It is no wonder. In my work life, I found that many contaminant dumps, landfills, and random disposal areas were in wetlands.   Furthermore, for most of US history, wetlands were so little valued that draining them was referred to as “reclamation.”

Fortunately, the value of wetlands is now recognized.  Coastal wetlands mitigate storm surge thereby limiting hurricane damage.   Interior wetlands are important buffers and sinks for contaminants in industrial and agriculture discharges.  One source suggests that the value of wetlands exceeds $3 billion dollars annually.  I have not reviewed the details of that estimate, but I wonder if it adequately accounts for the recreational value from waterfowl rearing, hunting, and birdwatching. 

Our attack on wetlands has been so relentless that birders are usually intimately familiar with local sewage ponds and landfills because those are where remnant populations of marsh-dwellers can find a place to survive.    Continuing today is a constant battle regarding the definition of a wetland.   A weak definition is desired by developers because federal laws require mitigation.  Climate change exaggerates this problem because historic wetlands are drying up, further squeezing the remaining homelands for rails and their allies.

That day in 1980 remains important to me because it opened my eyes to another window into nature.  I read extensively about these birds and have considered them to be primary quarry in my subsequent travels.   I have been lucky enough to have found others.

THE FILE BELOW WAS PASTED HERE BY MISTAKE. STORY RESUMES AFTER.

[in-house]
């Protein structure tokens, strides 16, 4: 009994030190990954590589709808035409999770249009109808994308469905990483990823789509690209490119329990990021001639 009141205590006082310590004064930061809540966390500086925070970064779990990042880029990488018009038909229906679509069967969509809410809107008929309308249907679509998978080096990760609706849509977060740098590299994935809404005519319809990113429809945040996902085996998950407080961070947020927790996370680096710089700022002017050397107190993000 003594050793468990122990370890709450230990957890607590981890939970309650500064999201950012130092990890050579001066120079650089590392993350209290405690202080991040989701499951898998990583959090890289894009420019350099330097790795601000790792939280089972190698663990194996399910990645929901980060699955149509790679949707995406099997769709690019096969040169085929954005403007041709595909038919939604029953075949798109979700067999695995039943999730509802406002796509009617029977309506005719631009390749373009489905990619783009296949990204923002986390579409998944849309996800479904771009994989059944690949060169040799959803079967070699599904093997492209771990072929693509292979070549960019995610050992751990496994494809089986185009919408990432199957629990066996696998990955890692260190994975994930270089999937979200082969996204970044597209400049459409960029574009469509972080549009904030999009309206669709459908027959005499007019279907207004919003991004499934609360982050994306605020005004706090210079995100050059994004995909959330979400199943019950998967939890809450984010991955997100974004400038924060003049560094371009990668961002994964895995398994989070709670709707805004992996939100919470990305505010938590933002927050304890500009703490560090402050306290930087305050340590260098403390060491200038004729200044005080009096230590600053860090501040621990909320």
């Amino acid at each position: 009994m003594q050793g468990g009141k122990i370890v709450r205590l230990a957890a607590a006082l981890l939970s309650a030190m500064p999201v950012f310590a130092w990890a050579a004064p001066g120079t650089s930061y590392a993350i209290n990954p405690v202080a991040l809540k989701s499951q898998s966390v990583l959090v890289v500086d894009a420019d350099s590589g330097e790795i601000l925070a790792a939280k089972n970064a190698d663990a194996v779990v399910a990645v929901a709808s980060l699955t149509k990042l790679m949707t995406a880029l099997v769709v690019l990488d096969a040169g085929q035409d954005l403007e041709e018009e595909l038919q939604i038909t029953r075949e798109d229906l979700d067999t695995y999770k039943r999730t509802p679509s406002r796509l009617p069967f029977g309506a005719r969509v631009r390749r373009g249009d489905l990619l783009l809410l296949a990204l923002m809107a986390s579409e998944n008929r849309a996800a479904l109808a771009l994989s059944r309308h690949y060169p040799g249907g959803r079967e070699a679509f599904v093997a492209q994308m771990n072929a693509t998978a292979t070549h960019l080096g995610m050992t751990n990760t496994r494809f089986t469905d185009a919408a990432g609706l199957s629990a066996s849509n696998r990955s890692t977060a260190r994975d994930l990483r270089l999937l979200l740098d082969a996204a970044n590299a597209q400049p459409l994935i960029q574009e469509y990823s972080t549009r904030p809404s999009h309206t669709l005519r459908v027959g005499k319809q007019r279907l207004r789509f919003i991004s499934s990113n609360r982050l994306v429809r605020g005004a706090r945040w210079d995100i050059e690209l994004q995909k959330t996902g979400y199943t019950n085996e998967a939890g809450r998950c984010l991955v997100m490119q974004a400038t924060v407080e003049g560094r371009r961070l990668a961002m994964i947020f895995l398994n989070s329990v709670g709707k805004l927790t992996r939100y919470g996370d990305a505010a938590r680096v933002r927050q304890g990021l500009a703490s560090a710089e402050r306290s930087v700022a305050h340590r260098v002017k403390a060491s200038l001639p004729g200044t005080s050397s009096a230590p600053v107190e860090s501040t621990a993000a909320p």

My most memorable encounters have occurred in Costa Rica.  There was, for example, the day I set out to find a White-throated Crake.  My wife and I were staying at the Las Cruces Biological Station (aka Wilson Botanical Garden) near San Vito.  We did not have a car, so I hired a taxi driver to take me to the “swamp near the airport,” which was reputed to harbor the crake. 

I asked the taxi driver to pick me up after two hours, but noticed he simply turned off the engine and planned to wait.  My directions said to stop at a house adjacent to the small airstrip and ask for permission.  The inhabitants smiled and waved me on.  Minutes later, I was ankle deep in gluey mud.  I backed up to dry ground and surveyed the area.  It looked too wet for passage and with the thickness of the vegetation and darkness of the water, I had no idea how deep it might be. 

I spied a fence about 100 meters away and thought I would try there.  Surely, if posts were in the ground, there would be an area I could walk.  Being careful, I trusted tussocks of vegetation held in place by the wire and inched my way into the marsh.   After about ten meters, I was satisfied I was far enough and played the call of the White-throated Crake.  There was an immediate response.